an electrical coil located between the polar parts and the core of the permanent magnet, and formed by a multiple enameled electrical wire coil, wound on the base of said membrane, said coil having a mid position surrounding said core of the permanent magnet; and
a semi-conductor material having ferromagnetic properties, disposed between said polar parts and said coil, to provide total immersion of said coil in said mid position, whereby said material is subjected to a permanent confining magnetic field between the polar parts and the core of the permanent magnet.
9. An electrical circuit according to claim 8, wherein said semi-conductor material having ferromagnetic properties comprises a mixture of:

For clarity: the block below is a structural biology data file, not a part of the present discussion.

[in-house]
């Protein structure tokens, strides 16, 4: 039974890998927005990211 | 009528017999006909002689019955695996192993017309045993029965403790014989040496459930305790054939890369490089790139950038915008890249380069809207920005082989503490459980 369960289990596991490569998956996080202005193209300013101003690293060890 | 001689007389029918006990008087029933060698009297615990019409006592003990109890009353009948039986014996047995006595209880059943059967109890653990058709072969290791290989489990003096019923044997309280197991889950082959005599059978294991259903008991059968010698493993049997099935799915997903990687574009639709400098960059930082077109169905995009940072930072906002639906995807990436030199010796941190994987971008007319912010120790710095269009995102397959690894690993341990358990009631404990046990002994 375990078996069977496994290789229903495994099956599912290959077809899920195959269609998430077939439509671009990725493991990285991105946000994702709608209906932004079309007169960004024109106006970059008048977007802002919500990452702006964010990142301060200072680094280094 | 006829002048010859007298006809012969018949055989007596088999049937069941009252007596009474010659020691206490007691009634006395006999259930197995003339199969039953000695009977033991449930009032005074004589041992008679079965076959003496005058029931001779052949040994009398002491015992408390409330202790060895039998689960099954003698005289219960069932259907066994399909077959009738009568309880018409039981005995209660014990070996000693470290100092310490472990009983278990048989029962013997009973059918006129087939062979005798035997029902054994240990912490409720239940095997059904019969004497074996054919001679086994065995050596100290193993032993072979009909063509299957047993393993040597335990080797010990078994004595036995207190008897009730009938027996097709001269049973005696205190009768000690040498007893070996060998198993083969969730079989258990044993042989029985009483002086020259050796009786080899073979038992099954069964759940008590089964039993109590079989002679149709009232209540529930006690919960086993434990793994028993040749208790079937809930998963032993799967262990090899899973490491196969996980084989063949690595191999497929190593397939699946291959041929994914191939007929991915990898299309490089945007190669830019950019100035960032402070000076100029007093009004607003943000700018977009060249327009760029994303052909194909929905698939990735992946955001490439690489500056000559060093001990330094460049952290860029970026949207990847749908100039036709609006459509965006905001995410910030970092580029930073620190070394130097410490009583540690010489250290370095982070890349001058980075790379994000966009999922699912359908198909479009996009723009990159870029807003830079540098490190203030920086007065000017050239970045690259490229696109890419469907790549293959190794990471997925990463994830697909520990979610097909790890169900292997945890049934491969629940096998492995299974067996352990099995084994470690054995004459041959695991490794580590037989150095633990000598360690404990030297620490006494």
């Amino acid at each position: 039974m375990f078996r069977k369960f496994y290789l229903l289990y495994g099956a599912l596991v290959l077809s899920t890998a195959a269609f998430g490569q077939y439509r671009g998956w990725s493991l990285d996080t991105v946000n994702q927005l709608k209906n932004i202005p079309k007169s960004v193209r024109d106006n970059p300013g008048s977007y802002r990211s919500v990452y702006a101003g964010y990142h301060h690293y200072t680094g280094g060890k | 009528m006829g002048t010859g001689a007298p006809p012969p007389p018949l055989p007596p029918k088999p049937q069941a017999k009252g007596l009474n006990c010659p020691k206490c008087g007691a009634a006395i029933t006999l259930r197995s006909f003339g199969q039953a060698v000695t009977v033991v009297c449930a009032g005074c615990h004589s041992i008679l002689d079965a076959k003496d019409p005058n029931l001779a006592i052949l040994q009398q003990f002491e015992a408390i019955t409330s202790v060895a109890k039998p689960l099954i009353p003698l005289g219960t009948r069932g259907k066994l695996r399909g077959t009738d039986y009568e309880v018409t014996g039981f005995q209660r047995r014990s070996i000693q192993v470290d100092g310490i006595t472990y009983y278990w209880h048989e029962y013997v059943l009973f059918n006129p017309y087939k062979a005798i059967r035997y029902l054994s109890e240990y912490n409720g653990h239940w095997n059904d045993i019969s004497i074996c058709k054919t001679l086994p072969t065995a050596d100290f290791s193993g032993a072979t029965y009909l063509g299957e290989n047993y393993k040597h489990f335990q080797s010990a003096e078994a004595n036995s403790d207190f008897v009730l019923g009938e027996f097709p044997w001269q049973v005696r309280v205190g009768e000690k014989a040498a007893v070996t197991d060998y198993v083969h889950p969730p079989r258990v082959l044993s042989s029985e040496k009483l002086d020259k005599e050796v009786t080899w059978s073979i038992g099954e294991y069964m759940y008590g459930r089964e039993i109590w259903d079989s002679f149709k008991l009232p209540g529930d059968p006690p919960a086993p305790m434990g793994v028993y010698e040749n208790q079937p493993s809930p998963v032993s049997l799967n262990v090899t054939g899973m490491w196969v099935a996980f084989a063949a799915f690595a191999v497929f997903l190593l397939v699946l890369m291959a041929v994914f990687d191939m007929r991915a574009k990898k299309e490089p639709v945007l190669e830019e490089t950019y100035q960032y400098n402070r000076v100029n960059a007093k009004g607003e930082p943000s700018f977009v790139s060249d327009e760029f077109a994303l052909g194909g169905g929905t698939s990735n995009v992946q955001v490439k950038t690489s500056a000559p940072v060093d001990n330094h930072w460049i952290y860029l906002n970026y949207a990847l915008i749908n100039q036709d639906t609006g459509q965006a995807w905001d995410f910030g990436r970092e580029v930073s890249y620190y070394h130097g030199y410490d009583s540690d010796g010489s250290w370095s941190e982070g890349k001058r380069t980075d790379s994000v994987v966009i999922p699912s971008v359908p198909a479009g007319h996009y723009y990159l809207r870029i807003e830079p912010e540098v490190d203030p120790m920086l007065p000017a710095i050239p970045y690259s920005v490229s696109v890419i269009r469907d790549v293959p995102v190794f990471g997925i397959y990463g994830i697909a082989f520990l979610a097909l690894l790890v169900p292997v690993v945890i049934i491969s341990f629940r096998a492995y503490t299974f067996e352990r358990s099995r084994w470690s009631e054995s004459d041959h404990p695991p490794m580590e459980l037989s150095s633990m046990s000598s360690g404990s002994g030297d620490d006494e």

70 to 90% by weight of FERROFLUIDE
30 to 10% by weight of a pulverulent miscible material, weakly electrically conducting, said mixture having a resistivity coefficient between 0.1 Ωm and 10 Ωm.
10. An electrical circuit according to claim 8, wherein said semi-conductor material is solid.
11. An electrical circuit according to claim 8, wherein said semi-conductor material is one of a liquid and a gel.
12. An electrical circuit according to claim 8, wherein said semi-conductor material is in gel form.
Description

The present invention relates to a manufacturing process of an electrical conductor or circuit compensated for radio interferences such as micro-discharges, and an electrical conductor or circuit obtained by this process.

In the field of processing of electrical signals then their storage or their transformation into sensory phenomena directly perceived by human physiological receptors, numerous works have been carried out up to the present in order to maintain, indeed improve, the signal to noise ratio after each transformation, due to the processing, with the object of improving the reproduction and therefore the perception of these sensory phenomena.